Retirement: How To Earn High Income Without The High Risk

Generally, a vast majority of folks, especially retirees, associate the Closed-End Funds [CEFs] with high risk, high leverage, and high fees. Many consider them unsafe and unsuitable for long-term holdings. Some others would argue that they have no place in a conservative or a retirement portfolio. Though it is easy to understand why, we tend to have a different opinion. There is no doubt that at times, their market prices can be volatile, more than the broader market-indexes or dividend stocks. It is also difficult to separate the good funds from the bad ones. We believe that in spite of their obvious risks if used with the appropriate diversification and right proportions, they can provide high-income, moderate risk in line with the broader market and at the same time provide market-matching or market-beating returns. It is not about all in or nothing; it is about the right proportions. How much is appropriate? The right amount of exposure to a specific type of investment usually depends on several factors including an individual’s goals, risk tolerance, and personal situation.

We will go over both the benefits and the risks of investing in this kind of portfolio strategy. However, we believe that there are more positives than the downsides and that’s why it deserves a place in your overall strategy. At the same time, they are not for everyone. First, if your investment pool is large and your income needs are less than 3-4% of your investment pool, there may not be a need at all to go for a higher income portfolio. Second, if you cannot tolerate slightly higher volatility (than S&P500), even while you are receiving the high income, you should probably stay away. Lastly, if you do not care about income, but just the total return, obviously these investments are not for you.

We will run several back-testing examples to provide the readers a glimpse of benefits versus risks in comparison to the broader market indexes. In fact, if used in the right proportions in terms of allocation, a CEF portfolio may provide higher income, lower risk, and the longevity of an income-focused portfolio.

In the end, we will provide some updates on our 4-year-old model portfolio, “The 8% Income CEF Portfolio”, which we have maintained here on SA and provided regular updates/reviews. Incidentally, this portfolio is also part of our Marketplace HIDIY service.

Back-Test # 1: (10-CEF Portfolio – Investment over 10 years)

CEFs selection and strategy:

We selected 10 CEFs that were introduced in 1994 or earlier. Selecting CEFs with such a long history is a tough call since a lot of popular CEFs today did not exist prior to 2004 or 2005. Another important criterion for CEFs selection was that we wanted each CEF to belong to a different asset class, and would avoid duplicity as much as possible.

By selecting 1995 as the beginning year, we would be making purchases at increasingly higher prices, especially in 1997-1999. But the subsequent bear market from 2001 to 2003 would even out our cost basis. By selecting the period from 1995 to 2017, we are able to include two full-blown bear markets and two bull-market periods.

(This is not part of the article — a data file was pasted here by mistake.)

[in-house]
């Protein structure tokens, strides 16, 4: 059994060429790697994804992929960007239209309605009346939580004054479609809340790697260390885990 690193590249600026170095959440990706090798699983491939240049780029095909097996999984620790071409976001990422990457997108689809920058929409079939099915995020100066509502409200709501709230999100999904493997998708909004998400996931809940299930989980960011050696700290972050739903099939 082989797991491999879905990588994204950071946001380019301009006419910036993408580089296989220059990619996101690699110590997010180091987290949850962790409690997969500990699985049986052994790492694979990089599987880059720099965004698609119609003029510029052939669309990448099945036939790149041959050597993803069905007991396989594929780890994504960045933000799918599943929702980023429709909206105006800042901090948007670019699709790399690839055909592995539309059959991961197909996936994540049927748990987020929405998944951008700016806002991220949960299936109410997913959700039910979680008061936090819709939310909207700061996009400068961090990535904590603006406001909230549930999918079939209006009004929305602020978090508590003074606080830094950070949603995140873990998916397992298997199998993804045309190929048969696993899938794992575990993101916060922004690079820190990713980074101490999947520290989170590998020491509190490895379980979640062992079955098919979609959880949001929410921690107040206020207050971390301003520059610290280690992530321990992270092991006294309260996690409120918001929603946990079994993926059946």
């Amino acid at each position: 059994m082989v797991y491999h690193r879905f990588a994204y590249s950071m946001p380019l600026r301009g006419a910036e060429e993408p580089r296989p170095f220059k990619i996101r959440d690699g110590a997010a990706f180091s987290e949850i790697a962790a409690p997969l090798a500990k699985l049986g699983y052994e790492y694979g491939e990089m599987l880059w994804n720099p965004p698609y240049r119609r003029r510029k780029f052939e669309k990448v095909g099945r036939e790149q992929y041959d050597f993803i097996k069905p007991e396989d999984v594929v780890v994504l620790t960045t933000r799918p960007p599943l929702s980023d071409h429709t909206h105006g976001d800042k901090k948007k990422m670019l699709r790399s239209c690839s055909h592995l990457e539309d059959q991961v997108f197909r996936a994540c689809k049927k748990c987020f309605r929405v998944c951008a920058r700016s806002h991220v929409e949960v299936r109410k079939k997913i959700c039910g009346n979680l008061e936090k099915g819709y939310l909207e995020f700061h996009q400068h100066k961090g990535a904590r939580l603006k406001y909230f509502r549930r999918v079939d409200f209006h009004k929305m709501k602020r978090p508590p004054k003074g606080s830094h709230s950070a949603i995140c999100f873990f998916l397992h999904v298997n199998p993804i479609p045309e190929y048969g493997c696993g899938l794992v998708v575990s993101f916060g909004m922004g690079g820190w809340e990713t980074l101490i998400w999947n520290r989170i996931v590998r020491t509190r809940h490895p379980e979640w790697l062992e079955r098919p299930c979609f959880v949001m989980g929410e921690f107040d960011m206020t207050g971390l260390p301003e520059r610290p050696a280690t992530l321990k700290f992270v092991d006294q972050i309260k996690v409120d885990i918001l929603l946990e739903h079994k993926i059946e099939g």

We fully understand and appreciate the fact that this process would introduce some element of selection bias. The first factor is that a fund with such a long history would (more than likely) be a successful one. But that may not be entirely true, as there would be others with mediocre performance. However, a selection strategy of picking the best fund among its respective asset class can avoid the pitfalls. Secondly, there may be the beginning year bias. To remove the beginning-year bias, we have included an additional back-testing model (please see the model#3), which should help remove any doubts on that front.

Here is the list of 10-CEFs that we selected going back to 1994-1995:

CEF Name

Symbol

Asset-type

1

John Hancock Financial Opportunities Fund

(BTO)

Equity Securities – U.S. Banks, Regional Banks, Thrifts/Finance holding cos.

2

Tekla Healthcare Investors

(HQH)

Healthcare and Medical Technology

3

Alliance World Dollar Government Fund I

(AWF)

High Yield Government and Corporate Fixed Income Securities

4

Cohen & Steers Total Return Realty Fund

(RFI)

Real-Estate – Equities and Debt Securities

5

PIMCO Commercial Mortgage Securities

(PCM)

Mortgage-backed Securities, Non-Investment Grade Securities

6

New America High Income Fund

(HYB)

Corp High Yield Bonds

7

Morgan Stanley Emerging Markets Fund

(MSF)

Emerging markets Equity Securities

8

Liberty All-Star Equity Fund

(USA)

Equity Securities – US Companies

9

John Hancock Premium Dividend Fund

(PDT)

Preferred Stocks and Dividend Equity Securities

10

Blackrock Muni-Yield Fund

(MYD)

Municipal Bonds – Investment Grade (Tax Exempt)

## Blackrock Muni-Yield Fund (NYSE: MYD) is a Tax-Free Municipal Fund. It may not be suitable inside a 401(k) or IRA account. However, one can choose a taxable municipal fund.

Assumptions:

  • We invested $10,000 every year from 1995 to 2004 (first trading day, every January). Over 10 years, total original investment amounted to $100,000.